Prudence Does Not Equal Discrimination
As a nation, the United States has been the most welcoming and generous place on earth to young illegal immigrants. Putting aside various welfare benefits—including food, shelter, and healthcare that many states provide to illegal immigrants and their children—U.S. taxpayers have provided unmatched support to young illegal immigrants’ education. Ever since the landmark 1982 Plyler v. Doe U.S. Supreme Court decision, states are required to provide all students with free K-12 public education, regardless of students’ immigration status.
Since the ruling, American taxpayers have picked up the tab to provide funding for K-12 public education to all children in America, including those who were brought here illegally like Perez. Plaintiffs, including Perez, are the direct beneficiaries of this free education. They probably have no idea how much this free education actually cost. Data (with a delay of three years) from the National Center for Education Statistics (NCES) shows that as of 2012, taxpayers spent on average about $122,000 (adjusted for inflation) per child for public K-12 education in California alone.
The Supreme Court’s decision on education doesn’t apply to education beyond high school. But according to the National Conference of State Legislatures (NCSL), many states extend generous higher education benefits to young illegal immigrants all the same. California is one of 18 states that allows young illegal immigrants to pay in-state tuition rates. Perez attends UC Riverside (UCR), which charges an in-state tuition rate of $13,581 and $40,263 for out-of-state. This means a legal resident or a U.S. citizen from outside California has to pay more than three times more to attend UCR than Perez does.
Illegal Immigrants Greatly Benefit from U.S. Generosity
In addition, California is one of at least six states that allows young illegal immigrant students to receive taxpayer-funded state-level financial aid. UCR’s own website says “Over 85% of UCR undergraduate students receive financial aid, and 70% have their full fees covered by grants and scholarships.” Collegedata.com reports that average financial aid at UCR is about $21,638 per recipient. Again, Perez and many plaintiffs of the lawsuit are beneficiaries of this taxpayers-funded generosity.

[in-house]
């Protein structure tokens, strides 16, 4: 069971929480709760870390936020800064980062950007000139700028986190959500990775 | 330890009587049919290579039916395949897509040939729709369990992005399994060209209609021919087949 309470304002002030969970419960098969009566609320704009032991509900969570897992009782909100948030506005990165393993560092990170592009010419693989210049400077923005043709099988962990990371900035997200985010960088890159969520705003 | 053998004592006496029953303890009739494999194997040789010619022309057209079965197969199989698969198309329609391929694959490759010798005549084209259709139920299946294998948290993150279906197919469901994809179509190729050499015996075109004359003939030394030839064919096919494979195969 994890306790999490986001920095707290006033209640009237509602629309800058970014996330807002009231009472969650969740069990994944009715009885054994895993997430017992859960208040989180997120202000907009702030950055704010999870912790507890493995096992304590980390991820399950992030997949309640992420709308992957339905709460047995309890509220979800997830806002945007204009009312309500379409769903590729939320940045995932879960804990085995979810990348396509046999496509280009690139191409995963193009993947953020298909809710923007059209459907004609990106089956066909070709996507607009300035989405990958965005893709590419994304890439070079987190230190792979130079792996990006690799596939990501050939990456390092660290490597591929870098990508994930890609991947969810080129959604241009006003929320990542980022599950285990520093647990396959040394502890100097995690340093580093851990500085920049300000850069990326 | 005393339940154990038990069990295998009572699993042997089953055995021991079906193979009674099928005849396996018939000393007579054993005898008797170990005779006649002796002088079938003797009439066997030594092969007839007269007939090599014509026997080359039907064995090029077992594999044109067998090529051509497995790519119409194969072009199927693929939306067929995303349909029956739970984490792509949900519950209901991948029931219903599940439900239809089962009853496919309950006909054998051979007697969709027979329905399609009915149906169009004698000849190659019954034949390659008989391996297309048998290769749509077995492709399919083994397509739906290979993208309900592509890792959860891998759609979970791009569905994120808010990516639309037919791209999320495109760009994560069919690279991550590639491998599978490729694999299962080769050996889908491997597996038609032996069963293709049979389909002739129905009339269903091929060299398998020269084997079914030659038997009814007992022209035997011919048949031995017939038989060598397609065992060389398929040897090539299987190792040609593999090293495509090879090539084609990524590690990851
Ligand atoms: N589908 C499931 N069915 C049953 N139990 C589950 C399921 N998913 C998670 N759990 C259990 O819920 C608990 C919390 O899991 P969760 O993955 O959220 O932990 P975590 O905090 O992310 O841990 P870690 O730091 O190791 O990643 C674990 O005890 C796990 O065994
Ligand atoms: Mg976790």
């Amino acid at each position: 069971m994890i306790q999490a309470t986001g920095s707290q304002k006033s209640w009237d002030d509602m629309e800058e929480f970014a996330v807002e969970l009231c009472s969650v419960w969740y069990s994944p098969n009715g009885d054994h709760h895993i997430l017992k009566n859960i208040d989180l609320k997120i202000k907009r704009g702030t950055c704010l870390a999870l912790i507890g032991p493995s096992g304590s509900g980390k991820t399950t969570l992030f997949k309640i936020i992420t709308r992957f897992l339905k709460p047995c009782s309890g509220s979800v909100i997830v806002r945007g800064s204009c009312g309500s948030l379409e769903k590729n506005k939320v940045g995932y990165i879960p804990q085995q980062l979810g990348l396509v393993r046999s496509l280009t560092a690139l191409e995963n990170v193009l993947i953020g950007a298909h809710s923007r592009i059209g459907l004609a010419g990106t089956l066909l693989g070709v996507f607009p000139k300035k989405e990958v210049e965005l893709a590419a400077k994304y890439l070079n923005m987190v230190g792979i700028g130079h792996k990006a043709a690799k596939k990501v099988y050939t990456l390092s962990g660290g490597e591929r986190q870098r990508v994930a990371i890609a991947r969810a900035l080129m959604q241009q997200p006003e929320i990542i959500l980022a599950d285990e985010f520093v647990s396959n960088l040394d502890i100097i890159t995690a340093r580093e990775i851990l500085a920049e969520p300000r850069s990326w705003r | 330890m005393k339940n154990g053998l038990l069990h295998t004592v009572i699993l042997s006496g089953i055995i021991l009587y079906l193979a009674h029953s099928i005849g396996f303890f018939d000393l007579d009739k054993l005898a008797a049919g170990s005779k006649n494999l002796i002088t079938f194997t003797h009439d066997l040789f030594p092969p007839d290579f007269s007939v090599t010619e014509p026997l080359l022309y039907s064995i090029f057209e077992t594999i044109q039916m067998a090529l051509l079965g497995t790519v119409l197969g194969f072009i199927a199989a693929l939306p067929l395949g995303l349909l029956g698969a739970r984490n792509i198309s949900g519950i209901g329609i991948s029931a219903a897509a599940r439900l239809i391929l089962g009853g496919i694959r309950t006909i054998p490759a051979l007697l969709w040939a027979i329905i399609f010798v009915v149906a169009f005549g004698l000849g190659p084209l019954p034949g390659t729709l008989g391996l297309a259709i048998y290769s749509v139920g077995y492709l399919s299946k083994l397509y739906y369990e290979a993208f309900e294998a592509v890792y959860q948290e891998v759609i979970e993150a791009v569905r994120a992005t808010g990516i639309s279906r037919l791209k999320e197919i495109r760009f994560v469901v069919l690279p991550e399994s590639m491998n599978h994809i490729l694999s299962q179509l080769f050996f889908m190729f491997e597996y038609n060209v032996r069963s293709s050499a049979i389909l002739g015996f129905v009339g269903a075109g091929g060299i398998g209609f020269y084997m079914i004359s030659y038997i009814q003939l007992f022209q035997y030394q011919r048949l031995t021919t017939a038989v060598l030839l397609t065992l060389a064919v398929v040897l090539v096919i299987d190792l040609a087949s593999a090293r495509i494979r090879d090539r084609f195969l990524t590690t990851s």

The American people, bearing most of the financial burden, have gone above and beyond to ensure young illegal immigrants like Perez receive a quality education which is not available to them in their home countries. Such generosity, however, shouldn’t be taken as an entitlement. Higher education is not a right, and no one is entitled to coerce a private business into making unsound business decisions.
The majority of Americans, including liberals and conservatives, are sympathetic to DACA beneficiaries and are advocating for a permanent legal solution. Sadly, the lawsuit against Wells Fargo is a big turnoff for many DACA supporters, and it only makes it harder to forge a viable legal immigration solution for these young people.
If Perez and the rest of the plaintiffs truly want to become Americans, do it the American way. If you can’t afford something now, don’t get it. No one is obligated to provide it to you, and that has nothing to do with discrimination. Higher education is not the only path to a productive and rewarding life. There are many paths to learning. Be self-reliant. If you focus on what you can do to better your life and pay little attention to what others can or should do for you, you will be able to live kind of life you want.